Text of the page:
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Not just wallpaper, murals make up a unique part of Oakland’s urban landscape

Tina Glengary

Suffice it to say that Dan Fontes is not afraid of heights. The Oakland-born muralist’s long resume includes the tallest mural in San Francisco-a 98-foot high Art Deco-inspired piece on the Bethany Senior Center in the Mission District-as well as a variety of murals and images all over the East Bay, perhaps the most famous of which are the seven larger-than-life giraffes that reside underneath the 580 freeway in Oakland.

These award-winning “Giraphics,” as he titled the project, almost didn’t make it through the city’s selection process for public art projects. They were just one potential subject among almost 300 others, including “everything that you could possibly paint from cats to spaghetti, from waterfalls to Nike nuclear missiles,” he said.

So how did giraffes get chosen? According to Fontes, a big part of public art planning has to do with the size of the surface and the way sunlight hits it at different times of day. He felt the massive scale of the freeway pillars required a massive subject-something that would be noticeable from a car. Because of the jungle-like ivy that drapes underpasses in the area, enormous giraffes seemed a perfect fit.

The 32-foot high giraffes have become a part of the landscape for many Oakland residents since they were first painted in 1983, and the fact that they appear on the 57 bus route makes them well known to Mills students. In fact, the giraffes have become so integrated into some students’ daily lives that they no longer look twice at them on their way to school.

“I don’t notice them consciously anymore,” said junior Anna Tome. “But they add a bit of light when I walk towards school.”

Such is the nature of public art-it becomes such an integral part of the scenery that it often blurs into the background.

Still, Fontes prefers his concrete canvas to any other medium. Reflecting on the difference between public pieces and gallery work, he said, “One [is] vibrant and unpredictable, one [is] quiet like a church. I consider galleries a sort of tomb where art goes to die.”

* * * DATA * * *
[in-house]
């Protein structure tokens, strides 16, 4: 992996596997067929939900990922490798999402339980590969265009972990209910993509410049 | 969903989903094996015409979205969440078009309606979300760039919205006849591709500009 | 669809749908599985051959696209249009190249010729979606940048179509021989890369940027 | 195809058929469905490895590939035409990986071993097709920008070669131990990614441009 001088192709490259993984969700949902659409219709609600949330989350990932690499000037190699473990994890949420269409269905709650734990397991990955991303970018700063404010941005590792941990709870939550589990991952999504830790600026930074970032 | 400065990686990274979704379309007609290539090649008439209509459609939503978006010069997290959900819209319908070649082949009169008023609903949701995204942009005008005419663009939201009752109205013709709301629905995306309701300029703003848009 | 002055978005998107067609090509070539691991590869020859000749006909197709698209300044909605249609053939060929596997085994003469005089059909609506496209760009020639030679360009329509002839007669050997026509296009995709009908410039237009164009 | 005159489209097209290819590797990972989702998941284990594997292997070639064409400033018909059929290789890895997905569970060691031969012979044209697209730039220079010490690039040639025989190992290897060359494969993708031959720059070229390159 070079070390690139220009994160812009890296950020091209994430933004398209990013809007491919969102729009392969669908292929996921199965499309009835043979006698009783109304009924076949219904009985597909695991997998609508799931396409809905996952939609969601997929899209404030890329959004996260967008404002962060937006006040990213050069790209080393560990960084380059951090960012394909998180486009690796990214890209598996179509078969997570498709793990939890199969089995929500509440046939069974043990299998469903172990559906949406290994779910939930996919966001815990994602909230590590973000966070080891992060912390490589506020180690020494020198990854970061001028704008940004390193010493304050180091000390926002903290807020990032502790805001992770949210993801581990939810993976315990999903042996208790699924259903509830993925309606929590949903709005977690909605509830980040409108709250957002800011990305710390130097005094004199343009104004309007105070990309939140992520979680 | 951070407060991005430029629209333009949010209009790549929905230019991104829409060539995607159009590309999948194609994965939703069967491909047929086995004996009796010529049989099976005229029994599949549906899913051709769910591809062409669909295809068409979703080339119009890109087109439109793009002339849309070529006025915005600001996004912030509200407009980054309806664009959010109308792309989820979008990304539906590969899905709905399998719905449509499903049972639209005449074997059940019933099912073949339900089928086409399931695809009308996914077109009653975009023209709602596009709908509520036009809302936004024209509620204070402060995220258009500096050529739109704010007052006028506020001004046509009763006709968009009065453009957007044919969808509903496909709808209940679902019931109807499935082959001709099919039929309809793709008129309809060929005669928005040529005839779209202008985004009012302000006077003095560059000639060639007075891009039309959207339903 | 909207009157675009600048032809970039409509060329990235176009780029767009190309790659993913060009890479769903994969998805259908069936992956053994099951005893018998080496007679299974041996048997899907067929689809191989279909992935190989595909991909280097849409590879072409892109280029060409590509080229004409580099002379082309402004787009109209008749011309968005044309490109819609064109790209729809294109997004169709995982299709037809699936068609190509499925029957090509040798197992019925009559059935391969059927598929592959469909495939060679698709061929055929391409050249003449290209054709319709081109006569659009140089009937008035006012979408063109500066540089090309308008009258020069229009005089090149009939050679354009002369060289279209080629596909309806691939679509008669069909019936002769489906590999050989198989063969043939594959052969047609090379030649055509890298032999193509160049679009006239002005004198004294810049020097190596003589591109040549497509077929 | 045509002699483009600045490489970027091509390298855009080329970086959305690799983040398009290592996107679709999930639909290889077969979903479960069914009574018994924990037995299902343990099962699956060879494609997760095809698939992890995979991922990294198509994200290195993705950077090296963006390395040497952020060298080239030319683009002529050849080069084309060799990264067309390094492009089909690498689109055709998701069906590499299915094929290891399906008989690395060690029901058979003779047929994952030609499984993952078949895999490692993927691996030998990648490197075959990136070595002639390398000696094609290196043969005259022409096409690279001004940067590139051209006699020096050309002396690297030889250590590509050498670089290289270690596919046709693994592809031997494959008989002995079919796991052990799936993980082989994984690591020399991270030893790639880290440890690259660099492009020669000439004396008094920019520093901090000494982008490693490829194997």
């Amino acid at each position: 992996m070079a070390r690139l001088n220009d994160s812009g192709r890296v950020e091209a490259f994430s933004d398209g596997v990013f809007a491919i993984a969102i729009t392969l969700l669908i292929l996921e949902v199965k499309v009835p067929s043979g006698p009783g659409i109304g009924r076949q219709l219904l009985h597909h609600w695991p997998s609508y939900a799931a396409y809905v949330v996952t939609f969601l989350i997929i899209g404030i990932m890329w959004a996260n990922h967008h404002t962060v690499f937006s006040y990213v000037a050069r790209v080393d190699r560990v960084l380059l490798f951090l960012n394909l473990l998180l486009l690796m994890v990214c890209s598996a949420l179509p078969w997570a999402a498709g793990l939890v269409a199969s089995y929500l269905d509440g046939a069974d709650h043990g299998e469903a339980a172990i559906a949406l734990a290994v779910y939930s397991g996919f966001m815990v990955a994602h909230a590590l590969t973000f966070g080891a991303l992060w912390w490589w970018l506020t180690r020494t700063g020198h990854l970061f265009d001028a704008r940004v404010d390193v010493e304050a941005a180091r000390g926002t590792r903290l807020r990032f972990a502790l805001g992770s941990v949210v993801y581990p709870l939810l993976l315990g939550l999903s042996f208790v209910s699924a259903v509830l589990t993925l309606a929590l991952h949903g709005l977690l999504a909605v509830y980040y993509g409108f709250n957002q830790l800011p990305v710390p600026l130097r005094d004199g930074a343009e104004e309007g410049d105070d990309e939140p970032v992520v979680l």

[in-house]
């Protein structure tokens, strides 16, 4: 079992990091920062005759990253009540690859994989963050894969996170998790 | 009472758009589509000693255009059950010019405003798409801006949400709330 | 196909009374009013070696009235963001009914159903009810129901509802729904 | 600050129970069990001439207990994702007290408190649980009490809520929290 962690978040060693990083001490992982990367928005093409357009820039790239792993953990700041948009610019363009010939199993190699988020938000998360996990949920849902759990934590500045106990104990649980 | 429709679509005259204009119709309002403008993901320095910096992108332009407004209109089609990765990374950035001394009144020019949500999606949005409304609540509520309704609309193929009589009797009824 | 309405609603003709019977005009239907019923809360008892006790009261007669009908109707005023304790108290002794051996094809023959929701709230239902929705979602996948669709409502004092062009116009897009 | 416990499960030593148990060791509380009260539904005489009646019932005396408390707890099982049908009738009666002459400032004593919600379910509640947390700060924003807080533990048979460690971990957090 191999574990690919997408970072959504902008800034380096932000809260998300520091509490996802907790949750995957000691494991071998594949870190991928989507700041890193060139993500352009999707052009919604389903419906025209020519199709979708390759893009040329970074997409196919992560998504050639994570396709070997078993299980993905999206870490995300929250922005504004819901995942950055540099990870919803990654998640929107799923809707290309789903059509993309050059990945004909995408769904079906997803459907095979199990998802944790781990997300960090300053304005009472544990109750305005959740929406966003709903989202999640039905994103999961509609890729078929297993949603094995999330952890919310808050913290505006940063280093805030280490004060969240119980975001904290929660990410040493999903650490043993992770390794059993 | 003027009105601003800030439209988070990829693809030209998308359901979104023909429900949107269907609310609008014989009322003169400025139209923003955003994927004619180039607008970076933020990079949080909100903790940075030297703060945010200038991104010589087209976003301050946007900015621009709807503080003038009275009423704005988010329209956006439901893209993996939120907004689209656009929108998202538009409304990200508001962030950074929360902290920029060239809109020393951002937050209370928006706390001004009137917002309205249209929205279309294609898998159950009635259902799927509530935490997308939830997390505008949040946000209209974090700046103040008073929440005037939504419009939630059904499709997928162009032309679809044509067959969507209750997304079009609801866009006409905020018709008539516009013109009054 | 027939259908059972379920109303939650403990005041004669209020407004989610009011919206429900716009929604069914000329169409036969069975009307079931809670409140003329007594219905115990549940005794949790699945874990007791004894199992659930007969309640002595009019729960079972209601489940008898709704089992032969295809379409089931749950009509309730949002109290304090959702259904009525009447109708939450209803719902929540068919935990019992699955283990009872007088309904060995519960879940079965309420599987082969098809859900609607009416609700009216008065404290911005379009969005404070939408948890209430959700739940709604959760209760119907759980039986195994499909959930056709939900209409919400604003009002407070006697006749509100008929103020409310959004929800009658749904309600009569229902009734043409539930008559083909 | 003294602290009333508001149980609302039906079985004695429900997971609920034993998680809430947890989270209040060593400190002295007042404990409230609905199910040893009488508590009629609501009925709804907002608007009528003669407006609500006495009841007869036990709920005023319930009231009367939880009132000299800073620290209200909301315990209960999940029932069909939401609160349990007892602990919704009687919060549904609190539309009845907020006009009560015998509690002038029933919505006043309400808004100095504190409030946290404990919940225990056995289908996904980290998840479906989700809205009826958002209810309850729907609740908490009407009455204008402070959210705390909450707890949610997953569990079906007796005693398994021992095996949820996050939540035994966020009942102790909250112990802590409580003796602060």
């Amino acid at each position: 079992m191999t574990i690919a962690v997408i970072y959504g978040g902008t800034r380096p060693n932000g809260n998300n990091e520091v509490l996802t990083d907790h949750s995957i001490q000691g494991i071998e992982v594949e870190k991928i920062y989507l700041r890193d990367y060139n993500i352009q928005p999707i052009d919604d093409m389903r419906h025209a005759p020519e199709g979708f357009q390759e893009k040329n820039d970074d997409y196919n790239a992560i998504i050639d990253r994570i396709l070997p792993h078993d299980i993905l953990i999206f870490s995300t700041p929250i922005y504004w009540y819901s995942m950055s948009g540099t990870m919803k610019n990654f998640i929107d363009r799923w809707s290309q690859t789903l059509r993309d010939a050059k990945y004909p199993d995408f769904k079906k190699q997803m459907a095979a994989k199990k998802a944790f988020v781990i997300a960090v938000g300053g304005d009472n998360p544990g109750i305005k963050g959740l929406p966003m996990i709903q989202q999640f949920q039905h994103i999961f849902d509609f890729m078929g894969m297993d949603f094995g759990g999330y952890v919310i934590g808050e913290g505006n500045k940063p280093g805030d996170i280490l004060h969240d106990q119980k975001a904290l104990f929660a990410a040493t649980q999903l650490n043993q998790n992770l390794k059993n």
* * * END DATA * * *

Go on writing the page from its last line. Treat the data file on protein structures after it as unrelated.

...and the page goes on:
According to Fontes, public art bridges the often-distant relationship between artist and viewer in a way that gallery work does not. He values the connection he feels with passersby who stop to admire his work as he paints.

The responses Fontes has gotten to his many projects over the years validate his love for the craft, he said. As for the giraffes, public response has been overwhelmingly positive.

“People still kind of recoil in amazement when they connect me with the murals,” he said. “I think they’ve made people happy.”

The giraffes have become a personal landmark for many Oakland residents. Neighborhood children have made up special names for them (“long-neck deer,” for example) and one person even began trimming the foliage surrounding the murals to lend the illusion that the giraffes were eating.

Amber Hopkins, a freshwoman Mills student who grew up in the area, has found the giraffes to be a source of comfort.

“It feels almost like you’re being watched over in a place where you may not otherwise feel safe,” she said.

If the public responses that Fontes has received have taught him anything, it’s that cities like Oakland need public art.

“Public art sends so many positive messages-especially to our children. Ideas like being an artist is a viable career option,” he said.

“Even if the message in the art isn’t so lighthearted, you have to keep in mind that someone found the time and materials to produce it and to create this personally satisfying statement.”

Always busy, Fontes is currently collaborating with local artist Caroline Stern on another large freeway piece, this time along the 880, as well as teaching a class about mural painting to young girls at San Leandro’s Girls Inc. He is also consumed by his other passion-vintage pinball machines-and is gearing up to create the third annual Pacific Pinball Exposition’s poster.